This has implications for future climate fights. The drafters of the IRA seem to have hit on the same strategy that has made America’s defense budget so impervious to cuts: They’ve spread the wealth.

Few politicians want to look unpatriotic by voting against military spending, of course, but it doesn’t hurt that the defense industry — all those contractors and subcontractors, countless companies and workers — is spread out across every state and congressional district. Vote for defense cuts and you’re voting against your constituents’ jobs.

Now the same may be true of the green energy industry. Republicans don’t have to believe in climate change, and they can argue for fiscal austerity all they want. The debt ceiling deal, though, suggests that conservative members of Congress have one priority even higher than those ideals: Their own hides. The climate may benefit.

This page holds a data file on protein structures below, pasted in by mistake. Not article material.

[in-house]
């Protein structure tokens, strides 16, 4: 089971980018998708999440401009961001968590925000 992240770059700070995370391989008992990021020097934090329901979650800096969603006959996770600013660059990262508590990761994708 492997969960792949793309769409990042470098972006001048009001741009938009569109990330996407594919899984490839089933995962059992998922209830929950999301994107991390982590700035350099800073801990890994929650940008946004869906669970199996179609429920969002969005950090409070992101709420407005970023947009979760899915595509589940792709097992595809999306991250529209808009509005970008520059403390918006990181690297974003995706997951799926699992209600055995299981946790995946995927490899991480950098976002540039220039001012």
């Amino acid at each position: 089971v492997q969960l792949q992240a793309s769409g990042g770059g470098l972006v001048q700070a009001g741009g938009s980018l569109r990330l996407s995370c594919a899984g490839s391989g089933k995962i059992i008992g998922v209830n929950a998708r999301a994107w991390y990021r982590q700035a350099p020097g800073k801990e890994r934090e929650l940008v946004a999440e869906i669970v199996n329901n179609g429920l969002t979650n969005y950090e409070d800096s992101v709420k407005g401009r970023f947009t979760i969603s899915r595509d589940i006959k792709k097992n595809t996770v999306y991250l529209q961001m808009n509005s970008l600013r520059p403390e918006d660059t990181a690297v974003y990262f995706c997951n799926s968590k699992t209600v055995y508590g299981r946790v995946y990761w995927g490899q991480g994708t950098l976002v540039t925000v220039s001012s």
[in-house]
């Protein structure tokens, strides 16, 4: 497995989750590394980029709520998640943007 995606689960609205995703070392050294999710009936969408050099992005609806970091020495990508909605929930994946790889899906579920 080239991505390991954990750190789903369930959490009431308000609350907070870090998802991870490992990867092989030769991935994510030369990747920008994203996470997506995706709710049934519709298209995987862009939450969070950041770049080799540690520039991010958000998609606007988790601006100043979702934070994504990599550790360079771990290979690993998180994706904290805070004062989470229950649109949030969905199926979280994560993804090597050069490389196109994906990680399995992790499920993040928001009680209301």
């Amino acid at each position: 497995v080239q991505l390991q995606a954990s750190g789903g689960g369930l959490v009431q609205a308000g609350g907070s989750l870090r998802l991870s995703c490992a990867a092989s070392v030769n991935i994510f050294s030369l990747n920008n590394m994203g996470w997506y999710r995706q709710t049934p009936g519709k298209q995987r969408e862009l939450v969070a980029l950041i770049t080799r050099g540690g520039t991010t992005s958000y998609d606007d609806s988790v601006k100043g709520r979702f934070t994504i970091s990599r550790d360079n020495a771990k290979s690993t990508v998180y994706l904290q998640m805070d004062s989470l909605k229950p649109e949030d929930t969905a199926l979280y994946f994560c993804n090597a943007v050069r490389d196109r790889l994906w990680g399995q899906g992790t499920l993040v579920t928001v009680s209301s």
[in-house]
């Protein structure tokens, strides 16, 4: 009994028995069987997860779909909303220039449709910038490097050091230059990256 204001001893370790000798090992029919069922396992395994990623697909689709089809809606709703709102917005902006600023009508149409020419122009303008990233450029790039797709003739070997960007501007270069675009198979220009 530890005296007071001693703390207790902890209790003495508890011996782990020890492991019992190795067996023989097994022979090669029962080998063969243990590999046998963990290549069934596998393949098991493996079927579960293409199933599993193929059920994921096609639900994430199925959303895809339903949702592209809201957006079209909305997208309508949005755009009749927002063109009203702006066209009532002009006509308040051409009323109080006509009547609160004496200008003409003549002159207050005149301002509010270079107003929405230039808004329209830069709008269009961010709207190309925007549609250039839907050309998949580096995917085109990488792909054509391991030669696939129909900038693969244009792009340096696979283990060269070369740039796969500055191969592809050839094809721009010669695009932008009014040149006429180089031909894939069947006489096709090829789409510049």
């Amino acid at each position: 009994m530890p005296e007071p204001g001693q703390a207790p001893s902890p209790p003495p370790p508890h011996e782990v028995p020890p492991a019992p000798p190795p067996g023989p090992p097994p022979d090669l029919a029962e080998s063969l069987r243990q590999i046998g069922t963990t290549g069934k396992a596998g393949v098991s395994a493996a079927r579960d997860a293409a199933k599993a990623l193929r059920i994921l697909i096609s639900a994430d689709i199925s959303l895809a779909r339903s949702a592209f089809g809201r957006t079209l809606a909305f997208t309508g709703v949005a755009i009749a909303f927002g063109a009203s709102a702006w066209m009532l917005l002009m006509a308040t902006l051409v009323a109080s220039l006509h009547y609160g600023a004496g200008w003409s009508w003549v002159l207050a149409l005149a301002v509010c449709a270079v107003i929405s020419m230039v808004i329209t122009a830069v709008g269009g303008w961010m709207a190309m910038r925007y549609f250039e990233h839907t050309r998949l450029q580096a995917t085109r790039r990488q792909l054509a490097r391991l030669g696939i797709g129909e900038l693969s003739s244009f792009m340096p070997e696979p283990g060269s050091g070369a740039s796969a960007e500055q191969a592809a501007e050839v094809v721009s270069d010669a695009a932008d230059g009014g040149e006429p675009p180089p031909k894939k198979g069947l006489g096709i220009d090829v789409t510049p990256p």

Joel Mathis

Joel Mathis is a freelance writer who lives in Lawrence, Kansas with his wife and son. He spent nine years as a syndicated columnist, co-writing the RedBlueAmerica column as the liberal half of a point-counterpoint duo. His honors include awards for best online commentary from the Online News Association and (twice) from the City and Regional Magazine Association. Read More

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Boston’s Big Dig Was Secretly Great